'Rafael Nadal would have won anyway', says ATP ace



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'Rafael Nadal would have won anyway', says ATP ace

Marin Cilic is Croatian, but in Russia he feels like home. The former world No. 3 reached the final in Moscow last week, and on Thursday he faced the quarterfinals in St. Petersburg. Cilic edged local favorite Karen Khachanov 6-4, 6-7 (1), 6-4 to advance to the last eight.

"It was an incredible game, great level from both sides," said Cilic in his interview on the court. “Karen played very, very well and on some occasions she [had] a bit of bad luck. In the third set she had a break point at 1-1, then 40/0 in my game.

One or two points here and there [made the difference], but I must say it was definitely a great match. "Khachanov pushed hard to continue his home run, where he took a 4-1 lead in the deciding set with aggressive play.

of the. But Cilic reacted to claim the last five games and with them the match after two hours and 30 minutes. Cilic won the St. Petersburg title in his most recent appearance at the event in 2011. But with players like top seed Andrey Rublev still in the picture, the Croatian is not getting ahead of himself.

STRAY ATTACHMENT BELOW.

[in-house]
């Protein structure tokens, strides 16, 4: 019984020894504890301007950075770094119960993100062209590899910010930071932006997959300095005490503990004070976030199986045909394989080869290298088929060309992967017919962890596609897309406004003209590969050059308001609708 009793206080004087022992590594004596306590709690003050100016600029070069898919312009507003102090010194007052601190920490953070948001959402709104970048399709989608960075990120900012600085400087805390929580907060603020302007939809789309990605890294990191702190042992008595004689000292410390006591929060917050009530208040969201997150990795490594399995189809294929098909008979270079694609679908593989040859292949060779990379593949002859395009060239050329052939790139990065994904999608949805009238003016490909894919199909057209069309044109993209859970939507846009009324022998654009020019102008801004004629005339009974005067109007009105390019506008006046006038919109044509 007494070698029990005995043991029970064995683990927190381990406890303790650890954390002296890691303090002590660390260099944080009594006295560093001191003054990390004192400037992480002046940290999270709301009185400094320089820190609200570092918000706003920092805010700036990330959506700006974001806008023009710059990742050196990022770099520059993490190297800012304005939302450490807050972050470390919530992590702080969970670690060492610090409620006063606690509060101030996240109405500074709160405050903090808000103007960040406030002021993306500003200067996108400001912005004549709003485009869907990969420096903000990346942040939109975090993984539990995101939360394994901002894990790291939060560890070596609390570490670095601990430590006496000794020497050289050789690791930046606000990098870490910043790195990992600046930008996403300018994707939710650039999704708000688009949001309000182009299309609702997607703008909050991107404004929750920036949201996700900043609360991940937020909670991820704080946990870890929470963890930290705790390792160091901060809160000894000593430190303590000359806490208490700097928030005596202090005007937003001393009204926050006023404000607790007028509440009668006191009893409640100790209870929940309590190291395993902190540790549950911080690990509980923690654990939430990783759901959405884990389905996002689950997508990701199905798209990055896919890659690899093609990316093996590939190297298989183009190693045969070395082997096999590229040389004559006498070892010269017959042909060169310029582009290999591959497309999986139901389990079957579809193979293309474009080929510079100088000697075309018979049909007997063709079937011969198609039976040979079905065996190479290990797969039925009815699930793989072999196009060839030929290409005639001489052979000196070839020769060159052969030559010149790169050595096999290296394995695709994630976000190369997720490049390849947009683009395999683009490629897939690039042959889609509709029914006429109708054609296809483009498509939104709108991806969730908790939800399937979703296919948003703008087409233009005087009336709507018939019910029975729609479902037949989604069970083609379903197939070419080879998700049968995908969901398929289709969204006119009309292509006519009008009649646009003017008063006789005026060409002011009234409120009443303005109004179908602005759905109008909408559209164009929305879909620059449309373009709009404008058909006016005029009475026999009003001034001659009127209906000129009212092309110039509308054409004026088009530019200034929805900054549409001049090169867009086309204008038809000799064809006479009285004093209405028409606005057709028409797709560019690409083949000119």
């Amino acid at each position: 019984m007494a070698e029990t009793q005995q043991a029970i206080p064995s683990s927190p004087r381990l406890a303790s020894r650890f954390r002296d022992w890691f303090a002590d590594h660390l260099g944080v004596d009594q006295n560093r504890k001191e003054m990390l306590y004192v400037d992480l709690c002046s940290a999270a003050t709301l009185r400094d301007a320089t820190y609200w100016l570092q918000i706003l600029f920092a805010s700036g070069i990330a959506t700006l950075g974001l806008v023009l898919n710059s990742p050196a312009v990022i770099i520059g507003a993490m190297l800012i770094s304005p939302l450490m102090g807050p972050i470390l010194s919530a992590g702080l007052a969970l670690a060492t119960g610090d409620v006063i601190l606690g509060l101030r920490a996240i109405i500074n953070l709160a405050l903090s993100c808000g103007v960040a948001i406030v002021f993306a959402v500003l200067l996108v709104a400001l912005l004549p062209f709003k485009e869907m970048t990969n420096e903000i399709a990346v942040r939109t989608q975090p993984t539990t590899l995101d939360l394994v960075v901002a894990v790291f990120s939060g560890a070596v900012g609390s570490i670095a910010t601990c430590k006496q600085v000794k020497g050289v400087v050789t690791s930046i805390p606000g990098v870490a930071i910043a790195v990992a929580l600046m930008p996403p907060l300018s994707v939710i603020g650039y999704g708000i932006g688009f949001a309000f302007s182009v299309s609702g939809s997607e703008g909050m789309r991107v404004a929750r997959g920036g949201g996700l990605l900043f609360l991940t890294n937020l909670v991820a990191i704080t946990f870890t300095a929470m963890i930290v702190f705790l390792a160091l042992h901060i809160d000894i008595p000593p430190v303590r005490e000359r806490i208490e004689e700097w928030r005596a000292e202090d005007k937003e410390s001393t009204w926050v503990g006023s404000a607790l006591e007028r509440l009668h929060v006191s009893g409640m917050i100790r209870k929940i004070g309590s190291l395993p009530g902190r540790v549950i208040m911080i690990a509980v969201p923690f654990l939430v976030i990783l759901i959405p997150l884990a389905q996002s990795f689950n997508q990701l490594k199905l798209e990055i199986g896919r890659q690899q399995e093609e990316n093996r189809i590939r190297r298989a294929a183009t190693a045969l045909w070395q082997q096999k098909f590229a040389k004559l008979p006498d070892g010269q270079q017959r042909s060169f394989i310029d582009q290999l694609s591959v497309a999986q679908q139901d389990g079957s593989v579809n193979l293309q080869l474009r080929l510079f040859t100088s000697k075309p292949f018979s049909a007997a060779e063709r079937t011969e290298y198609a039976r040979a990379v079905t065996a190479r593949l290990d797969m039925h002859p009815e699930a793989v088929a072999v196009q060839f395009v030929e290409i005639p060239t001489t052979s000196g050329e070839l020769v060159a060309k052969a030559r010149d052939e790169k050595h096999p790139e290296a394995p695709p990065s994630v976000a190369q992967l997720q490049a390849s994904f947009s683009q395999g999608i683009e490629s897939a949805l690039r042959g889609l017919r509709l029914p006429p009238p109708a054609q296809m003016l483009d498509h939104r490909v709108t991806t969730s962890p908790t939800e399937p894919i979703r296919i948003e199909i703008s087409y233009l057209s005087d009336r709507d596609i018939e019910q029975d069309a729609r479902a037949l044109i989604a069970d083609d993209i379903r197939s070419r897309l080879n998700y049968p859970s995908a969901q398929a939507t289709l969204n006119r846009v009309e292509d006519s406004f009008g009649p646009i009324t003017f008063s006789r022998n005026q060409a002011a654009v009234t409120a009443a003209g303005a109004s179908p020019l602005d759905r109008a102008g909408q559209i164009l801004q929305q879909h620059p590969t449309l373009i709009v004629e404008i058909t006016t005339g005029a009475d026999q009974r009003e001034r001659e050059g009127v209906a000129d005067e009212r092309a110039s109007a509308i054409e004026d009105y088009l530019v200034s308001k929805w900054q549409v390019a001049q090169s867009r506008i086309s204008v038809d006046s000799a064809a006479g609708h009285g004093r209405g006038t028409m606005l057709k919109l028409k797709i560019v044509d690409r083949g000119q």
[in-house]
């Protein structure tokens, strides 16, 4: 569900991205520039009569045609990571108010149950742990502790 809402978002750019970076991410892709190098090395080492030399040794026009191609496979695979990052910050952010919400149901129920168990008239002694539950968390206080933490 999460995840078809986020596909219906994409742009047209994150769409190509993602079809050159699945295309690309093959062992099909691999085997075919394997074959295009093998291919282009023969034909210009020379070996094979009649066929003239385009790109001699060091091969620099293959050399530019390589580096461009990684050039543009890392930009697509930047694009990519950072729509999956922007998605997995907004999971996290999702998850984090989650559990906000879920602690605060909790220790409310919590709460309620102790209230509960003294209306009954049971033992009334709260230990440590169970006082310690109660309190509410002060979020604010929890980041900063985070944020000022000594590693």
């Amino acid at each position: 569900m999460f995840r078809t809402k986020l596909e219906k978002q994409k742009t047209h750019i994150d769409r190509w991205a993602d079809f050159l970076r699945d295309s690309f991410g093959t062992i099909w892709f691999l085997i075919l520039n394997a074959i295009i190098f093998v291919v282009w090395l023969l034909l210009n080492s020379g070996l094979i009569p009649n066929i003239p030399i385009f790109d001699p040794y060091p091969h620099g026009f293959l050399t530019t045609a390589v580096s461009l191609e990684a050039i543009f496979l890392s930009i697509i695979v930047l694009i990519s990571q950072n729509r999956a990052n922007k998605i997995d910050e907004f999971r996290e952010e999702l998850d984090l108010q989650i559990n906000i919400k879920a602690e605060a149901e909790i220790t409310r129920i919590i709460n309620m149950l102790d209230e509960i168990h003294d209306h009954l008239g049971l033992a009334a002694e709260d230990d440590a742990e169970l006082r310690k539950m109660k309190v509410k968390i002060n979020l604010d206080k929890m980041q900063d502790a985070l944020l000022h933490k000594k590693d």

“Everybody is playing well. The tournament is great. It's the end of the season, so everyone wants to finish at a great level," said Cilic. "For me it was great to play this type of match today." Speaking in an interview with Punto de Break, Fernando Verdasco simply answered "Rafael Nadal" when asked to name his toughest ever opponent.

Verdasco speaks about Nadal

Fernando Verdasco recently said Rafael Nadal is the toughest opponent he has faced in his entire career, while joking about how dominant he has been at Roland Garros. Verdasco also talked about his matchup against Roger Federer, claiming that he wouldn't have had zero wins against the Swiss if he had played against him more often.

"I imagine this will depend a lot on who says it, others will say that Feliciano (Lopez) has more talent, others will say that Rafael Nadal," Verdasco said. "In Spain we have had the great luck of having several generations with brutal talent; if you listen to foreigners talking about us you will see that they tend to define us as gladiators, as physically tough guys."

Fernando Verdasco was later asked about Ken Rosewall's comments that Rafael Nadal would not have been able to defeat Roger Federer so often if he was right-handed. Verdasco responded by claiming that his compatriot always had the game to defeat Federer, irrespective of which side he played from. "With his physique and mental strength, he would have won anyway," Verdasco said.